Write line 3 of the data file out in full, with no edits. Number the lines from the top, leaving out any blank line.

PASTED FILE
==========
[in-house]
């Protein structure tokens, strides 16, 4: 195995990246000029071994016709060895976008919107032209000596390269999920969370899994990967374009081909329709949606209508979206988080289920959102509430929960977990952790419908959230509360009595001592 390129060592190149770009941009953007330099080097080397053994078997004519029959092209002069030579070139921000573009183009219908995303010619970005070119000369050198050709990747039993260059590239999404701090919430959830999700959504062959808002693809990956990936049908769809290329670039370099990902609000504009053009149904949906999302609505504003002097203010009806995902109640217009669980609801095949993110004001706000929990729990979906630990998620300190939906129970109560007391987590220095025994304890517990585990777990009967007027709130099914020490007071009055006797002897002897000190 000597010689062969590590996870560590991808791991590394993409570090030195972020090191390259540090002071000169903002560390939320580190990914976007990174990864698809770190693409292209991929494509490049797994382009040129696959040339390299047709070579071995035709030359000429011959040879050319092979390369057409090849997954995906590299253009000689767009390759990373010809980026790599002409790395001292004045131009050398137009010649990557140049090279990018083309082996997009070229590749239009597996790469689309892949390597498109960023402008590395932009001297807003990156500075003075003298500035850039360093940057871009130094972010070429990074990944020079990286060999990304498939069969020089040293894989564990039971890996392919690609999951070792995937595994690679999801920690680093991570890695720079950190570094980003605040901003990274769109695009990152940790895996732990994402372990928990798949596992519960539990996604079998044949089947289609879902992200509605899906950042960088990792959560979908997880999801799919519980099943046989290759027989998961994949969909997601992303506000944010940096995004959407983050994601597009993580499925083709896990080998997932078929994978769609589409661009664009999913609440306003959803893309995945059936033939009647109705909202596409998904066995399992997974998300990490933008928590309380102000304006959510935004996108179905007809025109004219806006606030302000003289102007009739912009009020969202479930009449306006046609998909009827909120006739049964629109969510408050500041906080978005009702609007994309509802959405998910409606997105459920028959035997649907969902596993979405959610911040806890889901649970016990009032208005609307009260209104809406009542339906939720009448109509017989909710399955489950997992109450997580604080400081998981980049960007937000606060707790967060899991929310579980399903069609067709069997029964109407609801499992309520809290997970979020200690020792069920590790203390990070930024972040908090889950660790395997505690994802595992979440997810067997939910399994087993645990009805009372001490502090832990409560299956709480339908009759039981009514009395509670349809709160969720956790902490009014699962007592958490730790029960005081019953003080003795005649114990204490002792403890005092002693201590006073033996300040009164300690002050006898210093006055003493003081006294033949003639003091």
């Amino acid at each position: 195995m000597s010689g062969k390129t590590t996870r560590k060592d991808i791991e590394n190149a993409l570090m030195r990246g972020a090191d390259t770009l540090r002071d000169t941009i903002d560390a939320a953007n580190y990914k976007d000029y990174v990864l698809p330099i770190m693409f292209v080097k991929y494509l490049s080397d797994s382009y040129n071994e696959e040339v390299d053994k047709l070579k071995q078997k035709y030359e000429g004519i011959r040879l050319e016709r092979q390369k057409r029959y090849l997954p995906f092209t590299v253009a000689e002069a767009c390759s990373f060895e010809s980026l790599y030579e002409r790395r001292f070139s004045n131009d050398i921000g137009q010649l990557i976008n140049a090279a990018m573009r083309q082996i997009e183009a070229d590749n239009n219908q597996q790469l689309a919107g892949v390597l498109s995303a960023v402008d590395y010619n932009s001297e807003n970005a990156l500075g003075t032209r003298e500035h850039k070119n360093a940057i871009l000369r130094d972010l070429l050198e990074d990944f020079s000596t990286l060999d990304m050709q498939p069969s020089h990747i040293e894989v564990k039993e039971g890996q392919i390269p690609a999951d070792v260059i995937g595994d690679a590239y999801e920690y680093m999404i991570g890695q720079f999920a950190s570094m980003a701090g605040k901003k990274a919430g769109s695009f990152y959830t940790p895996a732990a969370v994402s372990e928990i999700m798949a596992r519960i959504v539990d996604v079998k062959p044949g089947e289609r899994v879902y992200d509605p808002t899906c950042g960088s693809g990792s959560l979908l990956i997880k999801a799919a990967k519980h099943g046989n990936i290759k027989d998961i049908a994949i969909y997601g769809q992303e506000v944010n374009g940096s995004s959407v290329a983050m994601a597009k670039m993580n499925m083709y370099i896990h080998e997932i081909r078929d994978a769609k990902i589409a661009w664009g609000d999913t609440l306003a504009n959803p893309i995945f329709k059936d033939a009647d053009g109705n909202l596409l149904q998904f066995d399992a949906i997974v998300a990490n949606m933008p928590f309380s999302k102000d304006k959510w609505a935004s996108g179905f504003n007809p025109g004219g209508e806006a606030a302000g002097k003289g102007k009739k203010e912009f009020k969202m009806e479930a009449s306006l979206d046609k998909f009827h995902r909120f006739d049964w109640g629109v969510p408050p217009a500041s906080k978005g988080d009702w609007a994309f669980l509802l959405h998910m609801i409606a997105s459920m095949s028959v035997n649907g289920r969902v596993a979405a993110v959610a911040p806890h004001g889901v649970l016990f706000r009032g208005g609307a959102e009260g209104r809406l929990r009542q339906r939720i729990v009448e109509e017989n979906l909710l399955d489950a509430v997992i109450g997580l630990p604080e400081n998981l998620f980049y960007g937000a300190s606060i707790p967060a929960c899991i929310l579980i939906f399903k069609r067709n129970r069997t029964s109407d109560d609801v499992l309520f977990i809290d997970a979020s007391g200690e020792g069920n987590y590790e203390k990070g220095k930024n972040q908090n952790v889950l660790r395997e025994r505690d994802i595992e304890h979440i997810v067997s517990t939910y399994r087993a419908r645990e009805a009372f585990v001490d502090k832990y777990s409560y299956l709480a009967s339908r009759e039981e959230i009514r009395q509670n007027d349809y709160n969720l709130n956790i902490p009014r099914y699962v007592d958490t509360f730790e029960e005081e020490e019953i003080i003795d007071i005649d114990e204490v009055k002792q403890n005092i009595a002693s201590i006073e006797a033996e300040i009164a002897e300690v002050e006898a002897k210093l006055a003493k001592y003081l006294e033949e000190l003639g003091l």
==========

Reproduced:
């Amino acid at each position: 195995m000597s010689g062969k390129t590590t996870r560590k060592d991808i791991e590394n190149a993409l570090m030195r990246g972020a090191d390259t770009l540090r002071d000169t941009i903002d560390a939320a953007n580190y990914k976007d000029y990174v990864l698809p330099i770190m693409f292209v080097k991929y494509l490049s080397d797994s382009y040129n071994e696959e040339v390299d053994k047709l070579k071995q078997k035709y030359e000429g004519i011959r040879l050319e016709r092979q390369k057409r029959y090849l997954p995906f092209t590299v253009a000689e002069a767009c390759s990373f060895e010809s980026l790599y030579e002409r790395r001292f070139s004045n131009d050398i921000g137009q010649l990557i976008n140049a090279a990018m573009r083309q082996i997009e183009a070229d590749n239009n219908q597996q790469l689309a919107g892949v390597l498109s995303a960023v402008d590395y010619n932009s001297e807003n970005a990156l500075g003075t032209r003298e500035h850039k070119n360093a940057i871009l000369r130094d972010l070429l050198e990074d990944f020079s000596t990286l060999d990304m050709q498939p069969s020089h990747i040293e894989v564990k039993e039971g890996q392919i390269p690609a999951d070792v260059i995937g595994d690679a590239y999801e920690y680093m999404i991570g890695q720079f999920a950190s570094m980003a701090g605040k901003k990274a919430g769109s695009f990152y959830t940790p895996a732990a969370v994402s372990e928990i999700m798949a596992r519960i959504v539990d996604v079998k062959p044949g089947e289609r899994v879902y992200d509605p808002t899906c950042g960088s693809g990792s959560l979908l990956i997880k999801a799919a990967k519980h099943g046989n990936i290759k027989d998961i049908a994949i969909y997601g769809q992303e506000v944010n374009g940096s995004s959407v290329a983050m994601a597009k670039m993580n499925m083709y370099i896990h080998e997932i081909r078929d994978a769609k990902i589409a661009w664009g609000d999913t609440l306003a504009n959803p893309i995945f329709k059936d033939a009647d053009g109705n909202l596409l149904q998904f066995d399992a949906i997974v998300a990490n949606m933008p928590f309380s999302k102000d304006k959510w609505a935004s996108g179905f504003n007809p025109g004219g209508e806006a606030a302000g002097k003289g102007k009739k203010e912009f009020k969202m009806e479930a009449s306006l979206d046609k998909f009827h995902r909120f006739d049964w109640g629109v969510p408050p217009a500041s906080k978005g988080d009702w609007a994309f669980l509802l959405h998910m609801i409606a997105s459920m095949s028959v035997n649907g289920r969902v596993a979405a993110v959610a911040p806890h004001g889901v649970l016990f706000r009032g208005g609307a959102e009260g209104r809406l929990r009542q339906r939720i729990v009448e109509e017989n979906l909710l399955d489950a509430v997992i109450g997580l630990p604080e400081n998981l998620f980049y960007g937000a300190s606060i707790p967060a929960c899991i929310l579980i939906f399903k069609r067709n129970r069997t029964s109407d109560d609801v499992l309520f977990i809290d997970a979020s007391g200690e020792g069920n987590y590790e203390k990070g220095k930024n972040q908090n952790v889950l660790r395997e025994r505690d994802i595992e304890h979440i997810v067997s517990t939910y399994r087993a419908r645990e009805a009372f585990v001490d502090k832990y777990s409560y299956l709480a009967s339908r009759e039981e959230i009514r009395q509670n007027d349809y709160n969720l709130n956790i902490p009014r099914y699962v007592d958490t509360f730790e029960e005081e020490e019953i003080i003795d007071i005649d114990e204490v009055k002792q403890n005092i009595a002693s201590i006073e006797a033996e300040i009164a002897e300690v002050e006898a002897k210093l006055a003493k001592y003081l006294e033949e000190l003639g003091l």